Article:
been Methodist Episcopals there was opposition to him and a vigorous attempt was made to oust him from the saddle. While this conspiracy was gathering supporters, Dr. Carman arrived and took the chair. Inside the first few minutes, there was a stormy scene. The conspirators tried to tangle him in the rules of order and hoped by displaying his supposed incompetency, to secure his defeat. He grasped the situation and put his back to the wall. Three times during the morning session, the revolutionists made their attack, and three times they were voted down bv the hastily but skillfully mobilized forces of the General Superintendent. At lunch the rebels acknowledged defeat and congratulated the victor.
Dr. Carman prefers information which he secures himself. When he was principal of Albert College, the authorities were unable to discover how several of the students in residence were able to appear on the streets at hours when they were supposed to be in their rooms. Dr. Carman thought over the matter and proceeded to investigate on his own account. One dark night he took his position behind some trees near a certain wing of the college building. Presently, several students came quietly along the path and gave a signal. A window on the upper storey opened and a basket, secured by a long rope, descended. One by one the students mounted heavenwards. The basket came down for the last, but Dr. Carman stepped forward and the waiting student disappeared at great speed. The principal stepped into the basket, and was hauled aloft, and caught the truants redhanded. If he had been an ordinary man. students possessing spirit would have let go the rope as soon as his head appeared above the sill. But they did not drop Carman. If they had his ecclesiastical denunciations would have withered ten acres of grass.
An example of his political sagacity and diplomatic skill occurred at the General Conference at Victoria in 1910. Sir Wilfrid Laurier happened to enter the Conference Room, informally. Dr. Carman greeted him warmly, but managed to remind his audience of Sir Wilfrid’s' remark that one of his predecessors had been “the Great Sir John A. Macdonald.” Perhaps it was diplomacy, and again, it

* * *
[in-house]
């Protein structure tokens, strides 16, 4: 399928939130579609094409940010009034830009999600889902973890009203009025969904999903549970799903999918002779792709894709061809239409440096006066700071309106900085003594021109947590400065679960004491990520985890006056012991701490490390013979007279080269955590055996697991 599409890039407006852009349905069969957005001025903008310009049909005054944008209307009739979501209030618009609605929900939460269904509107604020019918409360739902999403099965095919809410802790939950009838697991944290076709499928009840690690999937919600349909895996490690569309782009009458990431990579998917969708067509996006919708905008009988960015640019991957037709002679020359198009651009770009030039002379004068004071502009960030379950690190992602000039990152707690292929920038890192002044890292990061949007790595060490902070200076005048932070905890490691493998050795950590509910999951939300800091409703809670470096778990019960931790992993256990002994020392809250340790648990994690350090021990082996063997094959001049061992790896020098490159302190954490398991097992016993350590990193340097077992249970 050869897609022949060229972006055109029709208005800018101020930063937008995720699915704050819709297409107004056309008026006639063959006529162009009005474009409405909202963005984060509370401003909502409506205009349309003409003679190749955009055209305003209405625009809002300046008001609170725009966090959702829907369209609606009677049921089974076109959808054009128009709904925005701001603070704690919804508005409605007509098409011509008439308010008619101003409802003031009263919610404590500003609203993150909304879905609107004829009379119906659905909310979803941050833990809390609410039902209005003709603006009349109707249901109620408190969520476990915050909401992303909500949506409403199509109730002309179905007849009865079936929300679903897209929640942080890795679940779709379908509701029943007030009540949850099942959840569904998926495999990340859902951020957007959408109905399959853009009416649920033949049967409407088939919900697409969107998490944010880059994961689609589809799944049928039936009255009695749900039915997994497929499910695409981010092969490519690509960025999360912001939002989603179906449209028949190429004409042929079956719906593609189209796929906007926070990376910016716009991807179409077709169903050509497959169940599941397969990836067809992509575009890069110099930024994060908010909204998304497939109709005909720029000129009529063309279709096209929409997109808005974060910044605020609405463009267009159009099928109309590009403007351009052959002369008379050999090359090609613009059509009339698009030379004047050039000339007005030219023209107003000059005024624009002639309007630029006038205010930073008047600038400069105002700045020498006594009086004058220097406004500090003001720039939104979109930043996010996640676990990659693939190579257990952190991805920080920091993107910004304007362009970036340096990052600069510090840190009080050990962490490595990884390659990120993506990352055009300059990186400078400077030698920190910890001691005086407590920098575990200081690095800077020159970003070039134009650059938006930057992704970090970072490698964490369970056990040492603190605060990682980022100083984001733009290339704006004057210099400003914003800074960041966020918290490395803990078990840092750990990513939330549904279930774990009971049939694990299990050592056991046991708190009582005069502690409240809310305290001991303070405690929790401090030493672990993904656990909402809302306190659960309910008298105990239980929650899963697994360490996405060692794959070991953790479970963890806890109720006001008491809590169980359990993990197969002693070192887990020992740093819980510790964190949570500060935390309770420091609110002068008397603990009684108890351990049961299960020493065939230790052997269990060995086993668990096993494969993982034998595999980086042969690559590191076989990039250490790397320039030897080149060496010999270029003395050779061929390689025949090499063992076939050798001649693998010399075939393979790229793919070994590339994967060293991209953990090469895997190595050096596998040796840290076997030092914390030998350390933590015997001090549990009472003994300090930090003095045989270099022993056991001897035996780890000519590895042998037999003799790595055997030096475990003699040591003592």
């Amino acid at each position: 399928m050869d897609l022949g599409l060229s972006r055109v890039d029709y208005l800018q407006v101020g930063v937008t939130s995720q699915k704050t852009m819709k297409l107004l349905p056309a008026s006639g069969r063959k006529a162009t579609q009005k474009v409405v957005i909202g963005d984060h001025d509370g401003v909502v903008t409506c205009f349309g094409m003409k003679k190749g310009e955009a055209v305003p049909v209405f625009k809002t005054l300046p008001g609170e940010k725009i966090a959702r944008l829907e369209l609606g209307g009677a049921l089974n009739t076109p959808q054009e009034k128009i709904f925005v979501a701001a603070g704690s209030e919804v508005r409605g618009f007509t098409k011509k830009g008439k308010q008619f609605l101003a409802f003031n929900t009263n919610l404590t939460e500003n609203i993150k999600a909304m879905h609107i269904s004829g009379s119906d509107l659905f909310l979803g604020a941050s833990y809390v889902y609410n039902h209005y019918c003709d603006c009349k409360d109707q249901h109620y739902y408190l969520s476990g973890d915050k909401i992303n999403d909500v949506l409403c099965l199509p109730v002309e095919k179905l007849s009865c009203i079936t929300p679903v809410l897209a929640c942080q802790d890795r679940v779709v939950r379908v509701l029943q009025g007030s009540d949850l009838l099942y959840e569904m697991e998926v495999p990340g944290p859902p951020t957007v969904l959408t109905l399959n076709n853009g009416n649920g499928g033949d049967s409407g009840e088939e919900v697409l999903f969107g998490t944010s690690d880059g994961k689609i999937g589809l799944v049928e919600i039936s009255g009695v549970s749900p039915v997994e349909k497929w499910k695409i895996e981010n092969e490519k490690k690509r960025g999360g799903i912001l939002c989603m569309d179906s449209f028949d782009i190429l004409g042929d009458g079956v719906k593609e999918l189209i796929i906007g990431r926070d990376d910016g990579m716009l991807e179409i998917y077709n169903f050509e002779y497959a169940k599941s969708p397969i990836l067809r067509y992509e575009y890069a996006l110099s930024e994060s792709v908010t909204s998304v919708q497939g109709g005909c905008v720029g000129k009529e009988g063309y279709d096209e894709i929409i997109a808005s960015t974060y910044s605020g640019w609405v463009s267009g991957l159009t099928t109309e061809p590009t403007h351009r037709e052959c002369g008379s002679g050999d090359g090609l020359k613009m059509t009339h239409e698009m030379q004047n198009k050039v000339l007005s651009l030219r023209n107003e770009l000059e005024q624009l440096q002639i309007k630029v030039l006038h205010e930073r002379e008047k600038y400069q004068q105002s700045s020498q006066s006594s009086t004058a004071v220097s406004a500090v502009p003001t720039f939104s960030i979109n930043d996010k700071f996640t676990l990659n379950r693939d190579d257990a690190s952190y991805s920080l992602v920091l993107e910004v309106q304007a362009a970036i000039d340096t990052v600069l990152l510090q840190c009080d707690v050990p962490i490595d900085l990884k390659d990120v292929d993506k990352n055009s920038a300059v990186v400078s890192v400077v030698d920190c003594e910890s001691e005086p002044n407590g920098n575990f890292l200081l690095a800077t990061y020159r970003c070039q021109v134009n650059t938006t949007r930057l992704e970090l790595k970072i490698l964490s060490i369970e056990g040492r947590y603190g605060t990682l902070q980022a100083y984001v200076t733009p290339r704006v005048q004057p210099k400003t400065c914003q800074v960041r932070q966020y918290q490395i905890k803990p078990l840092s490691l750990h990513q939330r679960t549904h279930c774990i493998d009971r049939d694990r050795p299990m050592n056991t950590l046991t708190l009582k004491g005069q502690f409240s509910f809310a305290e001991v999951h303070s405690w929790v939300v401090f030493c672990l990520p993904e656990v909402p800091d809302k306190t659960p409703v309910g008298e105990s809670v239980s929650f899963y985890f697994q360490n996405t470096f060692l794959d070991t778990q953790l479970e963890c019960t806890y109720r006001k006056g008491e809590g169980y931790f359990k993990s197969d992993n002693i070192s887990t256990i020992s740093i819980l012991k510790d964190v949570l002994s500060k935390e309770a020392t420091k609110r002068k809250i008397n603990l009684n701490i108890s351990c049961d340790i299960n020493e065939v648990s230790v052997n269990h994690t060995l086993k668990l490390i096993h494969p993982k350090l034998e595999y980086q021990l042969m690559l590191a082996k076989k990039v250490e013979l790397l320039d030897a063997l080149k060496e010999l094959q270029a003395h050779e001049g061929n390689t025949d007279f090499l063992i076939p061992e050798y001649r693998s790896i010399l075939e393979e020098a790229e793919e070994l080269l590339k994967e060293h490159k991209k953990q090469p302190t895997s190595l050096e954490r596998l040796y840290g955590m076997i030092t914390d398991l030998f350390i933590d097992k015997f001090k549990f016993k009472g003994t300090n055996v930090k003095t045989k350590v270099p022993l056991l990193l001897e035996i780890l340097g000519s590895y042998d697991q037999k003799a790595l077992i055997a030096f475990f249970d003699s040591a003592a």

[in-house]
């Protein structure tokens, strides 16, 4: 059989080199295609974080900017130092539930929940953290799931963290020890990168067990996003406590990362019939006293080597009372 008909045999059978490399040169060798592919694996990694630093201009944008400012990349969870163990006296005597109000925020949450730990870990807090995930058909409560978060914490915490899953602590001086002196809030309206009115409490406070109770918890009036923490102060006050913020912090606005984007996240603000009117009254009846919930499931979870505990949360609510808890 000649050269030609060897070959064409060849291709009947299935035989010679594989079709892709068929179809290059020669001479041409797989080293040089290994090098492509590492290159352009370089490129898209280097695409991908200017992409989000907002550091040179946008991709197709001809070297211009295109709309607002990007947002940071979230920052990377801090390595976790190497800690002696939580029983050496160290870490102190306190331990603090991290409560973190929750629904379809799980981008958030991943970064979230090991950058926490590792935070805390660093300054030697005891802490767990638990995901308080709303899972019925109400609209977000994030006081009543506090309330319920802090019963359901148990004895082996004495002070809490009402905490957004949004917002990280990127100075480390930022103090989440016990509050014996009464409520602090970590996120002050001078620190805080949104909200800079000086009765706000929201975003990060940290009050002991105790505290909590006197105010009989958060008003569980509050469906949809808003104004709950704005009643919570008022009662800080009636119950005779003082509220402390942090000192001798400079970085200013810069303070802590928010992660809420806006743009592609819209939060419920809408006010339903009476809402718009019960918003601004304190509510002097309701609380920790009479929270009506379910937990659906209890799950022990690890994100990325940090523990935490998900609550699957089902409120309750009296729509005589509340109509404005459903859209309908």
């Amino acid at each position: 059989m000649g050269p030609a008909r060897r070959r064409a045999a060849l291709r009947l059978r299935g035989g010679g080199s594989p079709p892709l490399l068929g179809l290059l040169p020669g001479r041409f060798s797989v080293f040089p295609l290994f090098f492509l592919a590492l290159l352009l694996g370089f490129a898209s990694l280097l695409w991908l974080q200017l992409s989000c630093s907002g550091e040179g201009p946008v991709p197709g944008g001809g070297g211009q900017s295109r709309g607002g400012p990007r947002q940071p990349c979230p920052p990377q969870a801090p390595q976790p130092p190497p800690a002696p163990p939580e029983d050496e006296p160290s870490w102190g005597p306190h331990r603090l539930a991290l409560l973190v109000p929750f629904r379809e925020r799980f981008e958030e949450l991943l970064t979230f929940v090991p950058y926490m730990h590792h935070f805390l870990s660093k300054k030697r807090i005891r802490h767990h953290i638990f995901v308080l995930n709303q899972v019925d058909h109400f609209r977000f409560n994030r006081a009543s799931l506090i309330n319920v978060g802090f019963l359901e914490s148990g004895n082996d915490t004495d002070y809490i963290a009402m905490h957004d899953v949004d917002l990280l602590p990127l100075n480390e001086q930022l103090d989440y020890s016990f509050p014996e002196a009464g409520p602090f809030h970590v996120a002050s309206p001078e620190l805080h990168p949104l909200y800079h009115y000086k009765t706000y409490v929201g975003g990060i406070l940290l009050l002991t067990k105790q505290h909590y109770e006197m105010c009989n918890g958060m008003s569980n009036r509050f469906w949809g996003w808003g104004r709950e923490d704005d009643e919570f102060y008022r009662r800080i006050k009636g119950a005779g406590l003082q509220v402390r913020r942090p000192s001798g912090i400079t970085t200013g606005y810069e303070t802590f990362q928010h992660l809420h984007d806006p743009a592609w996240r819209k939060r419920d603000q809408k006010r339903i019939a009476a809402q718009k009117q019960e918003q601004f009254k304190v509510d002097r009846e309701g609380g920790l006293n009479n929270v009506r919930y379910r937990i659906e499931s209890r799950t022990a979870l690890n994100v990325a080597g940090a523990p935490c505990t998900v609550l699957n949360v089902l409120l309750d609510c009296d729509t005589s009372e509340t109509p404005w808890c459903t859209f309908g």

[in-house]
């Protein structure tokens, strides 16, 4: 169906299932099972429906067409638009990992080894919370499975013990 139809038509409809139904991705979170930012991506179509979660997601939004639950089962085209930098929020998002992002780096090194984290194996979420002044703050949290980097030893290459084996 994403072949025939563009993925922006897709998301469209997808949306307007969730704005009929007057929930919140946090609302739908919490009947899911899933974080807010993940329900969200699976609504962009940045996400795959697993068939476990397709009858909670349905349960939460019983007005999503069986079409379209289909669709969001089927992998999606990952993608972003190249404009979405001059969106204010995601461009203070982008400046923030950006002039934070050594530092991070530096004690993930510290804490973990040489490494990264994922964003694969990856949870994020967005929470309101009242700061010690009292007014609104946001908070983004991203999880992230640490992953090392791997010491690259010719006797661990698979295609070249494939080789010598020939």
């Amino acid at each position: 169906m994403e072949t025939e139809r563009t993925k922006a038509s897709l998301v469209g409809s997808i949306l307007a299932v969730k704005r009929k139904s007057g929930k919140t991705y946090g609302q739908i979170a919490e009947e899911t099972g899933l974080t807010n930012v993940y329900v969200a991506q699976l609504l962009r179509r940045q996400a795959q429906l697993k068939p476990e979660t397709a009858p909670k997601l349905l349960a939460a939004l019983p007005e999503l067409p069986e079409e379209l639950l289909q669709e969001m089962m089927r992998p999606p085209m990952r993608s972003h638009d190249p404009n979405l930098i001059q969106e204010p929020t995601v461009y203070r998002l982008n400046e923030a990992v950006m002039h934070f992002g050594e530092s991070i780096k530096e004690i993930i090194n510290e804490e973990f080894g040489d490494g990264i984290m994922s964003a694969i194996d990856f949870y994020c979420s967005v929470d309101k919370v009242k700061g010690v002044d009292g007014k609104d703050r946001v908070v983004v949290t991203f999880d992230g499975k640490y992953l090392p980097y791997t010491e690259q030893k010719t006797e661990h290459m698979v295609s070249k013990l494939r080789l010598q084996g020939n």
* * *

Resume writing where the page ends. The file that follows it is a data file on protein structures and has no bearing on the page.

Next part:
might have been the Carman blood, Tory to the last corpuscle.
In the Conference chair this remarkable man combines the icy mind of the judge with the courage, discipline and strategy of the general. He knows no difference in rank when he rules a conference with his rod of iron. The pulpit sees him a living jet of spiritual flame, preaching the supernatural gospel of early Methodism—a second Hildebrand, ablaze with the certainty that the church must govern the temporal powers of the earth. Yet as General Superintendent, he must be a competent business man. He has under his jurisdiction 340,000 church members, 377,499 Sabbath School children, 3,672 churches, 3,590 Sabbath Schools, publications with a total circulation of 363,000, 12 colleges, and real estate valued at $28,389,115. He is a pursuer of mysteries, a prober into secrets, an intellectual prowler in search of things concealed, and nothing relaten to Methodism escapes his candid eye. Whatever faults men may allege, he has not the great one of Hypocrisy. w ritme? in the Methodist magazine, he savs! “It is natural and it is right that we should be most easily and most intensely interested in what immediately concerns ourselves.” He was intensely interesteu in his own personal advancement. The highest office in the gift of the church became his. What he has he will hold till Death bids him let go. Fortunately, the Methodist Church seems willing to leave him undisturbed. At the General Conference, held in Victoria last year, he was re-elected for a term of eight years, on the first ballot, and by a vote, out of 173 out of 284. In these days, when the modern young men not only push old men out of the way, but jump on them and kick them when they are down, it is refreshing to see this very old man whom no one can push aside or jump on, and who can, if necessary, perform these operations himself with great celerity and despatch. Latter day Biblical students and ecclesiastical dilletantes. stand out of the wav of the Doctor, or he will blast you with his favorite Quotation from John Weslev: “Philosophers, always the pests of religion.”